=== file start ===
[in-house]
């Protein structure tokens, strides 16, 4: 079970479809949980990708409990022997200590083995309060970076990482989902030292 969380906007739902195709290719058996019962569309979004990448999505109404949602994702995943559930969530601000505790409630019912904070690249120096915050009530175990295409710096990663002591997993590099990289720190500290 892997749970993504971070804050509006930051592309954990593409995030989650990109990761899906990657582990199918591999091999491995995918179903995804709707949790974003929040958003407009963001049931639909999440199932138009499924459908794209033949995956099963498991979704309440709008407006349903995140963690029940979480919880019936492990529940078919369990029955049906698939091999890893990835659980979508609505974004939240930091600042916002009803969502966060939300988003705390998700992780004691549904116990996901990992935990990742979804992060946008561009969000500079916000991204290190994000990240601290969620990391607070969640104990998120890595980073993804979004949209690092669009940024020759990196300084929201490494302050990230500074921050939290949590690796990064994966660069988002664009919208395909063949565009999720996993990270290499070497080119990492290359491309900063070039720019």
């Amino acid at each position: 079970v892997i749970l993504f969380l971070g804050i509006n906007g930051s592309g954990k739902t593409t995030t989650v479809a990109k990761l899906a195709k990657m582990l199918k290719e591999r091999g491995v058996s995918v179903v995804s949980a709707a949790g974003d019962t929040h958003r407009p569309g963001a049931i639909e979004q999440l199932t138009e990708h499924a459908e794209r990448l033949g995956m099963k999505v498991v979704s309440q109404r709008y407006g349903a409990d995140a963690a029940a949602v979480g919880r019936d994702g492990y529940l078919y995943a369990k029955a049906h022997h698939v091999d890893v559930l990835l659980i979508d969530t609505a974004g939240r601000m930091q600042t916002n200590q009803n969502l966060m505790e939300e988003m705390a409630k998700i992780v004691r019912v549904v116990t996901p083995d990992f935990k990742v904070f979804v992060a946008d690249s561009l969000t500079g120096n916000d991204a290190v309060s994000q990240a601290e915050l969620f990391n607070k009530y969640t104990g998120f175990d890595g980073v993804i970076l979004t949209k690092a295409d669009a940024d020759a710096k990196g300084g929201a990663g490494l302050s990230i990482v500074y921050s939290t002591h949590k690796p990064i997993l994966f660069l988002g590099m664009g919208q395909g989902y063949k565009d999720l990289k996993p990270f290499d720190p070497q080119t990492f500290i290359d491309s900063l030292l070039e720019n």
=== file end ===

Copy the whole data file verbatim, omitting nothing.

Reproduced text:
[in-house]
């Protein structure tokens, strides 16, 4: 079970479809949980990708409990022997200590083995309060970076990482989902030292 969380906007739902195709290719058996019962569309979004990448999505109404949602994702995943559930969530601000505790409630019912904070690249120096915050009530175990295409710096990663002591997993590099990289720190500290 892997749970993504971070804050509006930051592309954990593409995030989650990109990761899906990657582990199918591999091999491995995918179903995804709707949790974003929040958003407009963001049931639909999440199932138009499924459908794209033949995956099963498991979704309440709008407006349903995140963690029940979480919880019936492990529940078919369990029955049906698939091999890893990835659980979508609505974004939240930091600042916002009803969502966060939300988003705390998700992780004691549904116990996901990992935990990742979804992060946008561009969000500079916000991204290190994000990240601290969620990391607070969640104990998120890595980073993804979004949209690092669009940024020759990196300084929201490494302050990230500074921050939290949590690796990064994966660069988002664009919208395909063949565009999720996993990270290499070497080119990492290359491309900063070039720019």
């Amino acid at each position: 079970v892997i749970l993504f969380l971070g804050i509006n906007g930051s592309g954990k739902t593409t995030t989650v479809a990109k990761l899906a195709k990657m582990l199918k290719e591999r091999g491995v058996s995918v179903v995804s949980a709707a949790g974003d019962t929040h958003r407009p569309g963001a049931i639909e979004q999440l199932t138009e990708h499924a459908e794209r990448l033949g995956m099963k999505v498991v979704s309440q109404r709008y407006g349903a409990d995140a963690a029940a949602v979480g919880r019936d994702g492990y529940l078919y995943a369990k029955a049906h022997h698939v091999d890893v559930l990835l659980i979508d969530t609505a974004g939240r601000m930091q600042t916002n200590q009803n969502l966060m505790e939300e988003m705390a409630k998700i992780v004691r019912v549904v116990t996901p083995d990992f935990k990742v904070f979804v992060a946008d690249s561009l969000t500079g120096n916000d991204a290190v309060s994000q990240a601290e915050l969620f990391n607070k009530y969640t104990g998120f175990d890595g980073v993804i970076l979004t949209k690092a295409d669009a940024d020759a710096k990196g300084g929201a990663g490494l302050s990230i990482v500074y921050s939290t002591h949590k690796p990064i997993l994966f660069l988002g590099m664009g919208q395909g989902y063949k565009d999720l990289k996993p990270f290499d720190p070497q080119t990492f500290i290359d491309s900063l030292l070039e720019n």